The amount of revenue the U.S. government collects from federal taxes has shrunk in the first full year since the Tax Cuts and Jobs Act became law, Treasury Department data show. That is noteworthy given the economy's strong performance last year -- tax revenue typically increases in periods of expansion, fueled by rising corporate profits and worker wages.
Federal tax revenue declined less than 1 percent to $3.33 trillion in 2018, when lower tax rates for corporations and individuals went into effect. At the same time, government spending rose more than 4 percent last year. That combination of lower tax receipts and higher outlays is widening the country's budget deficit.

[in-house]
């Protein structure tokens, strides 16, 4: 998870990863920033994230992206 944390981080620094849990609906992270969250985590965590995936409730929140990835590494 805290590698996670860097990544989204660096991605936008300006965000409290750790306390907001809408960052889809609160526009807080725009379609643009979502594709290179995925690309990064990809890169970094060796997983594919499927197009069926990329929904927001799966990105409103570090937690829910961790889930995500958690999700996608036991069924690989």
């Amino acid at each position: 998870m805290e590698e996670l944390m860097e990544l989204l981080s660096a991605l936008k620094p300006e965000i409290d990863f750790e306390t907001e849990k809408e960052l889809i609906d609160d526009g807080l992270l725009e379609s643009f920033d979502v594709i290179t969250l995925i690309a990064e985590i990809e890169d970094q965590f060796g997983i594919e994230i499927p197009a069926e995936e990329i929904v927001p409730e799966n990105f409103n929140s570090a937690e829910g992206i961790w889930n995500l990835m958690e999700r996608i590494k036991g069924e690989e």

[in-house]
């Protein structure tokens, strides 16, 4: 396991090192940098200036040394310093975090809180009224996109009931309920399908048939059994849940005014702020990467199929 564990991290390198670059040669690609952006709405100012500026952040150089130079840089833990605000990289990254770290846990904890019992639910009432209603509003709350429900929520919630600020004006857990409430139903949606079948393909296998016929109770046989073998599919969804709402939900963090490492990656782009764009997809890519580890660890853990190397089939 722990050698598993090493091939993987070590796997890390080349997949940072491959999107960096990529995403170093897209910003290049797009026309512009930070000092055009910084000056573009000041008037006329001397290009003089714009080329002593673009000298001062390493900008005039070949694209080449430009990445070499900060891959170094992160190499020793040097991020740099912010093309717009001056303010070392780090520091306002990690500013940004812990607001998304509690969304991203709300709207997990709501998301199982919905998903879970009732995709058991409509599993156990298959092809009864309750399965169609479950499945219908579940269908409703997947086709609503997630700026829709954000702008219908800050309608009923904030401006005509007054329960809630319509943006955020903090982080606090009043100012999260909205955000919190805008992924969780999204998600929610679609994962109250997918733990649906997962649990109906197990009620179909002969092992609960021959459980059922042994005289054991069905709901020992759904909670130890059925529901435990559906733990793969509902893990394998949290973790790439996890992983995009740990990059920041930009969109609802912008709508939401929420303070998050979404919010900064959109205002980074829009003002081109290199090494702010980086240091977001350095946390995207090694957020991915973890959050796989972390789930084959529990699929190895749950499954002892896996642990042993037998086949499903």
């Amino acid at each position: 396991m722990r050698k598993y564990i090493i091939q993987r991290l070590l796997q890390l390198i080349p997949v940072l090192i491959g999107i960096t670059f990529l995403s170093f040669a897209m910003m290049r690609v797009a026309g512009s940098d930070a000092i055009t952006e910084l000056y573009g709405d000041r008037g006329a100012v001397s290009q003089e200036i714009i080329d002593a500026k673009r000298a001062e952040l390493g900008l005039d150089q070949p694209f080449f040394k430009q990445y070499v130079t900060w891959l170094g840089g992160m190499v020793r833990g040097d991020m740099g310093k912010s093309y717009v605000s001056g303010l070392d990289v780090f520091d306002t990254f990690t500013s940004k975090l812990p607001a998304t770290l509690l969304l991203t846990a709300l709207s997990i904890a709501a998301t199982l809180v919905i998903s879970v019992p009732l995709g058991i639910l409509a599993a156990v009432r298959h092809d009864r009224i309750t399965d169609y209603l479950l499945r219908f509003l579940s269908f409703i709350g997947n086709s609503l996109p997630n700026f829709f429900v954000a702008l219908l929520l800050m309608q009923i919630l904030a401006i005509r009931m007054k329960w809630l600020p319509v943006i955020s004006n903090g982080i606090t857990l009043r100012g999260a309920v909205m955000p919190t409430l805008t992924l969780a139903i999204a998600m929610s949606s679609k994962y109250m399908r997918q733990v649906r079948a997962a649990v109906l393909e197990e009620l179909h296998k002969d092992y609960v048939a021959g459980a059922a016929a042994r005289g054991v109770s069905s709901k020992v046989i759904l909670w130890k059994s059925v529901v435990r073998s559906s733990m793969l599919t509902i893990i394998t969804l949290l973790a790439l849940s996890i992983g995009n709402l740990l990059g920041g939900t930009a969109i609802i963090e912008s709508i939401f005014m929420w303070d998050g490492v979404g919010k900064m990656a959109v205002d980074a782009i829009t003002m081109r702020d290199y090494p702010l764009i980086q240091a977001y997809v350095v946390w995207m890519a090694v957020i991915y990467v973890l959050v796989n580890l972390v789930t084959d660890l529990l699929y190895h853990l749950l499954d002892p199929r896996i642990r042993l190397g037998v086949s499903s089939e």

The dip in federal tax revenue comes as the nation's debt hit a. That amounts to 80 percent of the country's GDP and represents the highest level of debt for the U.S. since World War II.
The only countries with a higher debt load than the U.S. are Portugal, Italy, Greece and Japan -- with the first three countries a byword for fiscal problems.
A Treasury spokeswoman said the Tax Cuts and Jobs Act cut taxes, and therefore government revenue, while describing the overhaul as "positive news for taxpayers."
"Most people are seeing the benefits of the tax cut in larger paychecks throughout the year, instead of tax refunds that are the result of people overpaying the government," the spokeswoman said. "Smaller refunds mean that people are withholding appropriately based on their tax liability, which is positive news for taxpayers."